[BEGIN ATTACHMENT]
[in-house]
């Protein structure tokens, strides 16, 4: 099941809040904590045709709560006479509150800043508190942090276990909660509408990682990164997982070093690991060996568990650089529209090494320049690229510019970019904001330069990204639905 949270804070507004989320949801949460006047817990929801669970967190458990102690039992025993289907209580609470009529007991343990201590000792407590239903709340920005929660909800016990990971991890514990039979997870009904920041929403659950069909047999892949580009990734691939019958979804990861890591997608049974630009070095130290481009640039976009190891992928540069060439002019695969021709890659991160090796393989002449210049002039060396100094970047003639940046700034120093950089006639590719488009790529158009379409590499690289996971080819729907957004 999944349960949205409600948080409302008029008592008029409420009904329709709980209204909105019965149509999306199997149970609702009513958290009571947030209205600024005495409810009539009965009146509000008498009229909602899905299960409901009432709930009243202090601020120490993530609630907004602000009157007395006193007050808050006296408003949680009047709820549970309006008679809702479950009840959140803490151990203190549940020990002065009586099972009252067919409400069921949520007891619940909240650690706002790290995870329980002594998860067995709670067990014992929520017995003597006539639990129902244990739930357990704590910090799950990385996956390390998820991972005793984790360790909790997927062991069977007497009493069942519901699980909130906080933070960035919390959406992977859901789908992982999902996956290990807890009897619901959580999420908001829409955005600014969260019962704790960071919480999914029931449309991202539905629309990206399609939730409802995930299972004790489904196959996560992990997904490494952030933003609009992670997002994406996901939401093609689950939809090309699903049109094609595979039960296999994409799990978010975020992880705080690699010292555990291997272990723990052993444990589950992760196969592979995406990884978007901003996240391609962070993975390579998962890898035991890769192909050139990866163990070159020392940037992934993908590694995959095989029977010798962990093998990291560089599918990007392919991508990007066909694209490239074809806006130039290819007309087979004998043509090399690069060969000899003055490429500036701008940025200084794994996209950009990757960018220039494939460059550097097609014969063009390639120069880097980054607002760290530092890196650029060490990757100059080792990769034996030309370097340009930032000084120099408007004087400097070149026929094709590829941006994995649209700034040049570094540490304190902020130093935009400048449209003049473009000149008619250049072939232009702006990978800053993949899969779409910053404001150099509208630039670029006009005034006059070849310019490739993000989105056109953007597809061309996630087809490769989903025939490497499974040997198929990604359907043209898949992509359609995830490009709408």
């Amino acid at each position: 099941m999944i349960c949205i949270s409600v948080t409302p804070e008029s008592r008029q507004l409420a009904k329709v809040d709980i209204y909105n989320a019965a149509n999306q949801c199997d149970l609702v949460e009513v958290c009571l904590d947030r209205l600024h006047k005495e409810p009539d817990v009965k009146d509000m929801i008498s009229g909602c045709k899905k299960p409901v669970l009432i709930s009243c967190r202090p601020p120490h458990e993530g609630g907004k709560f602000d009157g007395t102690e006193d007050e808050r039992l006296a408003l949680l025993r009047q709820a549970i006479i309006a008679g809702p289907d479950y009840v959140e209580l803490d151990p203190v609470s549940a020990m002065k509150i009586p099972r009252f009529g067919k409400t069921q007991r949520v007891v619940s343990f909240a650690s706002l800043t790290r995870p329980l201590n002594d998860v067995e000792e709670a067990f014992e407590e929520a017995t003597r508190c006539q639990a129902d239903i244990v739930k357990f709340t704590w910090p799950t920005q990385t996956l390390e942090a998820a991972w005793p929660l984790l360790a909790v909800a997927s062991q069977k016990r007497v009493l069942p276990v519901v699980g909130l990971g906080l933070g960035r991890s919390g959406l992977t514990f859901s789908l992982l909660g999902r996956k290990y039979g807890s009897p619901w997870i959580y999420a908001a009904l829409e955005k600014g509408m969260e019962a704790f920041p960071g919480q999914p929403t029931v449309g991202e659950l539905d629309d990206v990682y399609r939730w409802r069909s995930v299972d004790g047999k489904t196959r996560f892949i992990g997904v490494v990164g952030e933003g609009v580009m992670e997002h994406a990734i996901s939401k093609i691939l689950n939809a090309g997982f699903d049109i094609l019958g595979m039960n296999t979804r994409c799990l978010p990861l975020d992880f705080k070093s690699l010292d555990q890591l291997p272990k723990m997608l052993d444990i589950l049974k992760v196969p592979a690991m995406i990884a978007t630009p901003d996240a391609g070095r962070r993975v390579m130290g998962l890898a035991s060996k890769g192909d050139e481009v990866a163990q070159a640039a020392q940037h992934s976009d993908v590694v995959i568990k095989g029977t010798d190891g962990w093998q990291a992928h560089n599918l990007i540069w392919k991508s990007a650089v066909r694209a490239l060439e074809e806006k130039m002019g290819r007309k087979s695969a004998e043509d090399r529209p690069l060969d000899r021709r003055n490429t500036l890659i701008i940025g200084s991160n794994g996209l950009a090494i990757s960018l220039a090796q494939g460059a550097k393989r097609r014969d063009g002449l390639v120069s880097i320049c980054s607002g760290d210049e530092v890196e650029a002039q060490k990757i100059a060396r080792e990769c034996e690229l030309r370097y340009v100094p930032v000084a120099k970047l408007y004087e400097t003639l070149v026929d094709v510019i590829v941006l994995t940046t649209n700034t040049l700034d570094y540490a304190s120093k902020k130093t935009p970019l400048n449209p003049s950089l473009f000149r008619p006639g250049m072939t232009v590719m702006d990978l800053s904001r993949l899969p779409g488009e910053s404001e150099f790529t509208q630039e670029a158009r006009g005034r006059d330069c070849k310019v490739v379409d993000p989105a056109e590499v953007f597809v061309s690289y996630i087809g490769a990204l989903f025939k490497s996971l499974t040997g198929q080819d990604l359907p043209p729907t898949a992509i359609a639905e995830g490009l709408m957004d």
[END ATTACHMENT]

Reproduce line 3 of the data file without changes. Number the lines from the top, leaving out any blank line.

């Amino acid at each position: 099941m999944i349960c949205i949270s409600v948080t409302p804070e008029s008592r008029q507004l409420a009904k329709v809040d709980i209204y909105n989320a019965a149509n999306q949801c199997d149970l609702v949460e009513v958290c009571l904590d947030r209205l600024h006047k005495e409810p009539d817990v009965k009146d509000m929801i008498s009229g909602c045709k899905k299960p409901v669970l009432i709930s009243c967190r202090p601020p120490h458990e993530g609630g907004k709560f602000d009157g007395t102690e006193d007050e808050r039992l006296a408003l949680l025993r009047q709820a549970i006479i309006a008679g809702p289907d479950y009840v959140e209580l803490d151990p203190v609470s549940a020990m002065k509150i009586p099972r009252f009529g067919k409400t069921q007991r949520v007891v619940s343990f909240a650690s706002l800043t790290r995870p329980l201590n002594d998860v067995e000792e709670a067990f014992e407590e929520a017995t003597r508190c006539q639990a129902d239903i244990v739930k357990f709340t704590w910090p799950t920005q990385t996956l390390e942090a998820a991972w005793p929660l984790l360790a909790v909800a997927s062991q069977k016990r007497v009493l069942p276990v519901v699980g909130l990971g906080l933070g960035r991890s919390g959406l992977t514990f859901s789908l992982l909660g999902r996956k290990y039979g807890s009897p619901w997870i959580y999420a908001a009904l829409e955005k600014g509408m969260e019962a704790f920041p960071g919480q999914p929403t029931v449309g991202e659950l539905d629309d990206v990682y399609r939730w409802r069909s995930v299972d004790g047999k489904t196959r996560f892949i992990g997904v490494v990164g952030e933003g609009v580009m992670e997002h994406a990734i996901s939401k093609i691939l689950n939809a090309g997982f699903d049109i094609l019958g595979m039960n296999t979804r994409c799990l978010p990861l975020d992880f705080k070093s690699l010292d555990q890591l291997p272990k723990m997608l052993d444990i589950l049974k992760v196969p592979a690991m995406i990884a978007t630009p901003d996240a391609g070095r962070r993975v390579m130290g998962l890898a035991s060996k890769g192909d050139e481009v990866a163990q070159a640039a020392q940037h992934s976009d993908v590694v995959i568990k095989g029977t010798d190891g962990w093998q990291a992928h560089n599918l990007i540069w392919k991508s990007a650089v066909r694209a490239l060439e074809e806006k130039m002019g290819r007309k087979s695969a004998e043509d090399r529209p690069l060969d000899r021709r003055n490429t500036l890659i701008i940025g200084s991160n794994g996209l950009a090494i990757s960018l220039a090796q494939g460059a550097k393989r097609r014969d063009g002449l390639v120069s880097i320049c980054s607002g760290d210049e530092v890196e650029a002039q060490k990757i100059a060396r080792e990769c034996e690229l030309r370097y340009v100094p930032v000084a120099k970047l408007y004087e400097t003639l070149v026929d094709v510019i590829v941006l994995t940046t649209n700034t040049l700034d570094y540490a304190s120093k902020k130093t935009p970019l400048n449209p003049s950089l473009f000149r008619p006639g250049m072939t232009v590719m702006d990978l800053s904001r993949l899969p779409g488009e910053s404001e150099f790529t509208q630039e670029a158009r006009g005034r006059d330069c070849k310019v490739v379409d993000p989105a056109e590499v953007f597809v061309s690289y996630i087809g490769a990204l989903f025939k490497s996971l499974t040997g198929q080819d990604l359907p043209p729907t898949a992509i359609a639905e995830g490009l709408m957004d």